Poikiloderma of Civatte is an acquired poikiloderma of the lateral face and neck first described by the French dermatologist Achille Civatte in 1923.
Poikiloderma of Civatte is a commonly acquired chronic and progressive condition affecting mostly older fair-skinned individuals, and, although benign, it may result in significant cosmetic disfigurement. While the exact pathogenesis of this condition is still unknown, several causative factors have been hypothesized, including long-term ultraviolet (UV) exposure, hormonal changes of menopause, genetics, and contact hypersensitivity, most specifically to fragrances and cosmetics. 
The incidence of poikiloderma of Civatte is unknown; many patients may have a mild form of the disease and may not seek medical attention.
Poikiloderma of Civatte occurs most commonly in fair-skinned individuals.
Poikiloderma of Civatte occurs more commonly in females than in males.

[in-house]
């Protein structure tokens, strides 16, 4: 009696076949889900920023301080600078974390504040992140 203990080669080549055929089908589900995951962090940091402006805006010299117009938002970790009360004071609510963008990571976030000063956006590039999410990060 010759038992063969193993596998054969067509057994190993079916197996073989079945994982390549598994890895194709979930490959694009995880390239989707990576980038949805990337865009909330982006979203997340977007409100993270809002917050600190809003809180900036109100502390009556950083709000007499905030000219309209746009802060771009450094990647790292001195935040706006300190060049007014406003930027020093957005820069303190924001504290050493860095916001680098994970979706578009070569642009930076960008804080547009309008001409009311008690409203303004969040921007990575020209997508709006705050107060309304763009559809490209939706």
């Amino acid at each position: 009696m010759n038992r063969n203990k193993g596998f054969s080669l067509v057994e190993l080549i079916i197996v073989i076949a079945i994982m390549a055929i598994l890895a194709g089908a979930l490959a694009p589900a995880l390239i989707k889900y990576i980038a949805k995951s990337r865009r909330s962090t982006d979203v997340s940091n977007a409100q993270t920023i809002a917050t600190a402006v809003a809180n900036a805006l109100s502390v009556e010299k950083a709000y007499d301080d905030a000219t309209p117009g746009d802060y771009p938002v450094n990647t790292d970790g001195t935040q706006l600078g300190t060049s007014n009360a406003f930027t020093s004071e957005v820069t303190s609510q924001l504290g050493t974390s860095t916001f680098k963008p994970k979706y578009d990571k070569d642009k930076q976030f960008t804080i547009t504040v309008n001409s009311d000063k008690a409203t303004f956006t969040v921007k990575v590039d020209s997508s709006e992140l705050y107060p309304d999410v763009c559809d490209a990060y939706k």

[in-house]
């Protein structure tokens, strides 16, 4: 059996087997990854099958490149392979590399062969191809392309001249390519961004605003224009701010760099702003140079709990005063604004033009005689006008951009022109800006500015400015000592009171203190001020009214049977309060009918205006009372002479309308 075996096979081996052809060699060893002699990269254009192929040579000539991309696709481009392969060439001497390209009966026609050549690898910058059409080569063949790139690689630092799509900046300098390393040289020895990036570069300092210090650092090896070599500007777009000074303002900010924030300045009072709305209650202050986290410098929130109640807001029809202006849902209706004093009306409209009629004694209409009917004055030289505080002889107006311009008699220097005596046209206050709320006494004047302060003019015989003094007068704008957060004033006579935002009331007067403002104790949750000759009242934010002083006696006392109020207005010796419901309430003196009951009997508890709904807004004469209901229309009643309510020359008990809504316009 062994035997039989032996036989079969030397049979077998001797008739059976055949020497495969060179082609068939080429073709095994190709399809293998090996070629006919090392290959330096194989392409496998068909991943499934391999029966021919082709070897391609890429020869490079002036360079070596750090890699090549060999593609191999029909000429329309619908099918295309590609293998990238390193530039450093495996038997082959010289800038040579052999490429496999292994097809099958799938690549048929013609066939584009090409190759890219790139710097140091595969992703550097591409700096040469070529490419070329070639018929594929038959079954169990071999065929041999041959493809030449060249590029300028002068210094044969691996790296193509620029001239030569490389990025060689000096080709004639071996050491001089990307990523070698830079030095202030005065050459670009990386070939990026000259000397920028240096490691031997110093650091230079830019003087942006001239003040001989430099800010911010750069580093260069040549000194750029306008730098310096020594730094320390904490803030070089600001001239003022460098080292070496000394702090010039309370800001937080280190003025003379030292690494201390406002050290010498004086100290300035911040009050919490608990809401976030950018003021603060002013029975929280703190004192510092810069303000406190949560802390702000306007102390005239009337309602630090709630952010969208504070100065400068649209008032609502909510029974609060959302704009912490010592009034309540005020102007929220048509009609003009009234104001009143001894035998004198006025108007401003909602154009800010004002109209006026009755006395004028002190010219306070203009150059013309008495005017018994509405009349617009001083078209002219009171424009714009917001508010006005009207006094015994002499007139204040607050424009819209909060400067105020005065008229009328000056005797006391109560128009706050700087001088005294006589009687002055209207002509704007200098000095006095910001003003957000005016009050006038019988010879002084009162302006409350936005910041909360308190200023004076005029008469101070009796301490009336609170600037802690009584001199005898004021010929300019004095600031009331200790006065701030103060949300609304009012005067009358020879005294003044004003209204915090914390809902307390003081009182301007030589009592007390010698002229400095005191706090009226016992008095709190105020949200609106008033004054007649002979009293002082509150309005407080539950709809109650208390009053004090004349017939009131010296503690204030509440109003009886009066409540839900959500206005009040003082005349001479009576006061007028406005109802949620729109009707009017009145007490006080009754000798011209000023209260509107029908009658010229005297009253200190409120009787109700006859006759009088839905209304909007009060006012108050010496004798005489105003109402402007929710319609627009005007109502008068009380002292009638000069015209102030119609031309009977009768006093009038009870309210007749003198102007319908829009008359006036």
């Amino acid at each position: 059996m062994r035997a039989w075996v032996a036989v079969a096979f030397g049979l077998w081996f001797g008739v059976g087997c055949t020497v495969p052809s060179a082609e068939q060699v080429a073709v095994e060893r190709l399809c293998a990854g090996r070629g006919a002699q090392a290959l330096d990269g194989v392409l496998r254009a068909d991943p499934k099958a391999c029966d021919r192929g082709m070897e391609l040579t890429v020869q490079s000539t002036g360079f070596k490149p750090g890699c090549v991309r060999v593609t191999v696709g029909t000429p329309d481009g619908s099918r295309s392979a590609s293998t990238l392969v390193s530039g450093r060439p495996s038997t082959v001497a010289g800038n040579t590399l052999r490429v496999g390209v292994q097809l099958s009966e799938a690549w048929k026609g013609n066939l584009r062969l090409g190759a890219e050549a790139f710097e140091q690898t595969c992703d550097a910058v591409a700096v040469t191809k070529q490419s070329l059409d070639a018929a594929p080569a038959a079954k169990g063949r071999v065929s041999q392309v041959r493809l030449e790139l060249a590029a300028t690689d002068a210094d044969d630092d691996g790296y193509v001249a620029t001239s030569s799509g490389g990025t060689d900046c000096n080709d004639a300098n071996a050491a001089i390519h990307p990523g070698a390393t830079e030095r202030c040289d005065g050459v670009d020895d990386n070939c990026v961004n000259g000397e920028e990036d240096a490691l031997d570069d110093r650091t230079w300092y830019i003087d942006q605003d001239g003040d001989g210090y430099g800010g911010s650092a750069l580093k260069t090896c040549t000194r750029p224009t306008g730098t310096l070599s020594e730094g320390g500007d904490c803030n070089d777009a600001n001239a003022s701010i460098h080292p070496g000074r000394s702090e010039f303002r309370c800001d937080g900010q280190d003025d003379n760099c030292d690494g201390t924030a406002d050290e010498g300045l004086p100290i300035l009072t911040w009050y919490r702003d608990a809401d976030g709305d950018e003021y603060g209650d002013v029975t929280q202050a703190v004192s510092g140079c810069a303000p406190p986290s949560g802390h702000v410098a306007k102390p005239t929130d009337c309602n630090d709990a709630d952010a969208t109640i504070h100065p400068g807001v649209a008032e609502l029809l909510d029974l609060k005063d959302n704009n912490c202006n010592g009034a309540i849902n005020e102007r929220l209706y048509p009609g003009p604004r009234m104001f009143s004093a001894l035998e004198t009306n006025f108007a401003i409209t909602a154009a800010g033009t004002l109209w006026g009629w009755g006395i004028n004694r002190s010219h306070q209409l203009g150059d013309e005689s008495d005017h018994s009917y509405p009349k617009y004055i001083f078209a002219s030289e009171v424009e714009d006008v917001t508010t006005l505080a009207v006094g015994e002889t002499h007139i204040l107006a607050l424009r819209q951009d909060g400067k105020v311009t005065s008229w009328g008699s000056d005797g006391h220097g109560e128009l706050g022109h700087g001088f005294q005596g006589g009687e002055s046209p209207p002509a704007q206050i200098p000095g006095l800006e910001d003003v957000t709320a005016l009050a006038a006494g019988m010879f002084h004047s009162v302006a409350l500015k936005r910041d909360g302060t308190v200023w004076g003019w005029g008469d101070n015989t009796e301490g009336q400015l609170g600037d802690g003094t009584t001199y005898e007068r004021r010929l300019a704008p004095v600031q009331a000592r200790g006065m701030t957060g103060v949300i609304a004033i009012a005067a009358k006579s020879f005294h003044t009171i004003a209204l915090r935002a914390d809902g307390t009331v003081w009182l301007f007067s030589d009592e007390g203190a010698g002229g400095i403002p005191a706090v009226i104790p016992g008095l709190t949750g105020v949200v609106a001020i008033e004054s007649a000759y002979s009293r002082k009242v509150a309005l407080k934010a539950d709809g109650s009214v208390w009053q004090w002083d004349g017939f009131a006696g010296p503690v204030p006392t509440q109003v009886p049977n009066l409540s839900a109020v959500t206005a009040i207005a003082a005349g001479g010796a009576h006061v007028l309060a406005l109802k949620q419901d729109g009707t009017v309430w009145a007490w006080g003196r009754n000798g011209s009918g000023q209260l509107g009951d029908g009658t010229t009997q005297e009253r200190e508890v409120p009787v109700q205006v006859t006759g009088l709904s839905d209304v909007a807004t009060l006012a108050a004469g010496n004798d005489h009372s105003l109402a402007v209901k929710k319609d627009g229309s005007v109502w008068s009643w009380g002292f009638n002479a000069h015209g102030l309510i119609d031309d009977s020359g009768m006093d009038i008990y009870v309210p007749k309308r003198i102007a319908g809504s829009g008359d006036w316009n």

Most commonly, individuals affected are middle-aged or elderly women; however, the disease has been seen in other age groups.
Poikiloderma of Civatte is a chronic and progressive skin condition and, although benign, may result in cosmetic disfigurement that can be quite concerning to some patients. Patients with the mild form typically do not seek medical advice.
Patients should be instructed to minimize UV exposure and to apply a broadband sunscreen of SPF 30 or more every day to all exposed areas of the face and neck. It is important to also remind patients to reapply their sunscreen every 1.5-2 hours or sooner if after exercise or water exposure.
Patients should also be instructed to avoid the application of fragrances or cosmetics to the affected areas.